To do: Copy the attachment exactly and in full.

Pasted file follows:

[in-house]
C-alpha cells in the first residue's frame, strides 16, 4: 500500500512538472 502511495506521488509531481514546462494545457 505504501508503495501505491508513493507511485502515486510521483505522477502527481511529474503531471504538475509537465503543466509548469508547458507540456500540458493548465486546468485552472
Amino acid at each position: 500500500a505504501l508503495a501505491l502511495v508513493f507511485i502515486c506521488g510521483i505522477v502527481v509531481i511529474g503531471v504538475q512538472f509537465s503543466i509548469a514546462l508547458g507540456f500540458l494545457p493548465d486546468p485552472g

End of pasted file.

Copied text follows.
[in-house]
C-alpha cells in the first residue's frame, strides 16, 4: 500500500512538472 502511495506521488509531481514546462494545457 505504501508503495501505491508513493507511485502515486510521483505522477502527481511529474503531471504538475509537465503543466509548469508547458507540456500540458493548465486546468485552472
Amino acid at each position: 500500500a505504501l508503495a501505491l502511495v508513493f507511485i502515486c506521488g510521483i505522477v502527481v509531481i511529474g503531471v504538475q512538472f509537465s503543466i509548469a514546462l508547458g507540456f500540458l494545457p493548465d486546468p485552472g